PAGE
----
London: British Prime Minister Theresa May is being warned by her rebel Cabinet MPs that they will move to oust her within weeks if the UK is forced to participate in the European elections next month and extend its European Union (EU) membership beyond June.
The MPs from the ruling Conservative Party were believed to have become increasingly angry at the prospect of voters being asked to go to the polls to elect Members of European Parliament (MEP) three years after the Brexit referendum, the Guardian reported on Sunday.
The warnings came as the Prime Minister made a last desperate appeal on Saturday night to MPs to back a deal, saying there was an increasing danger Brexit would “slip though our fingers”.
“Because Parliament has made clear it will stop the UK leaving without a deal, we now have a stark choice: leave the European Union with a deal or do not leave at all.
“The longer this takes, the greater the risk of the UK never leaving at all. It would mean letting the Brexit that the British people voted for slip through our fingers. I will not stand for that. It is essential we deliver what people voted for, and to do that we need to get a deal over the line,” she said.
Following her appeal, Conservative MP Nigel Evans said on Saturday night that if May failed to deliver Brexit and all she could do was secure a long extension at an EU summit on April 10, she would face an overwhelming pressure to step down.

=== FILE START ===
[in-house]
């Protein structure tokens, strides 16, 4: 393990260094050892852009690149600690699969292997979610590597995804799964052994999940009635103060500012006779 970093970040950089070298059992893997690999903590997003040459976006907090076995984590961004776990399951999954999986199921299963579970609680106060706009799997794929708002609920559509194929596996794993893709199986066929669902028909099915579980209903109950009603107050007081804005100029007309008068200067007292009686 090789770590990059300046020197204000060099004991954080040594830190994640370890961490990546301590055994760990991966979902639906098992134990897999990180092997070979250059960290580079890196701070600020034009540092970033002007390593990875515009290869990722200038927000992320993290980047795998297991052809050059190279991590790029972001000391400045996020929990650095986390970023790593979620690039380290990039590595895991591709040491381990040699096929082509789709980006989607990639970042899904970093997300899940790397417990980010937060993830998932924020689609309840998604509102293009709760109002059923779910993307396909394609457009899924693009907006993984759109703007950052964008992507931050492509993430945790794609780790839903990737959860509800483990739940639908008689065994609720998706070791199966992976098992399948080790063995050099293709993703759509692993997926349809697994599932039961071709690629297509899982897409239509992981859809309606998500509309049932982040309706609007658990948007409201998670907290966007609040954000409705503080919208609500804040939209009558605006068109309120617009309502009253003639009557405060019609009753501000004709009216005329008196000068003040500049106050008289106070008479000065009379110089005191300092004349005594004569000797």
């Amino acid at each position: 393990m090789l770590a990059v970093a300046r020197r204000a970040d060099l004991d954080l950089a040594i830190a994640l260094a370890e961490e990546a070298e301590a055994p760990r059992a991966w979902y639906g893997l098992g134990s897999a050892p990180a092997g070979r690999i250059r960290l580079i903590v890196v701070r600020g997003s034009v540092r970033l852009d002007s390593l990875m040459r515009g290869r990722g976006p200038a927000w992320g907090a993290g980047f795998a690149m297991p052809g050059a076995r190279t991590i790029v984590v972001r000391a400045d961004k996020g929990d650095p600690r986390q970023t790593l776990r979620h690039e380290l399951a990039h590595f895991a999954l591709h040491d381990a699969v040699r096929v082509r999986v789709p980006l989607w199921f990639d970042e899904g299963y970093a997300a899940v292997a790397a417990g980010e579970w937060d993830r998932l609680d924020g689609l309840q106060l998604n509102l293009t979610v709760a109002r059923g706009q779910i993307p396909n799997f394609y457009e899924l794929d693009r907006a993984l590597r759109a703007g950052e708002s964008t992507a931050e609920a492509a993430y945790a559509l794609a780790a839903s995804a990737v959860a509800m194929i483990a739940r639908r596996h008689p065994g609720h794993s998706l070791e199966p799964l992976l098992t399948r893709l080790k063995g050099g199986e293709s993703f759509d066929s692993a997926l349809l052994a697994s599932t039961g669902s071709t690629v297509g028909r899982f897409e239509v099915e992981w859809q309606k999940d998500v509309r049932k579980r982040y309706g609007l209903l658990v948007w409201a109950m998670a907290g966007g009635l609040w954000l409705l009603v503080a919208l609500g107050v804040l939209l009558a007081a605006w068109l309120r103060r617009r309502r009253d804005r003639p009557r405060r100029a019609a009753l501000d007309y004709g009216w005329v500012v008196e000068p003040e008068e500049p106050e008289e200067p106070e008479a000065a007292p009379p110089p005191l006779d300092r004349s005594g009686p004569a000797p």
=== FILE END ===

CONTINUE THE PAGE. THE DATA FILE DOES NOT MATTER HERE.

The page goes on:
“At the moment there is focus on delivering Brexit, but if a long delay becomes a reality I believe the noises off about removing the Prime Minister will become a cacophony,” he said.
Nigel Adams, a former Minister who quit last week over May’s decision to hold talks on Brexit with opposition Labour leader, Jeremy Corbyn, said: “Over 170 Conservative MPs including cabinet ministers signed a letter to the Prime Minister last week urging her to ensure the UK does not take part in the European elections. Doing so will not end well.”
On Saturday night, Downing Street said discussions with Labour to find a Brexit compromise that could pass through Parliament before the April 10 EU summit were “ongoing” at a technical level, but declined to be drawn on whether there were any plans to hold votes on Monday or Tuesday, before May heads to Brussels.
The UK is due to leave the EU on April 12 and, as yet, no withdrawal deal has been approved by the House of Commons.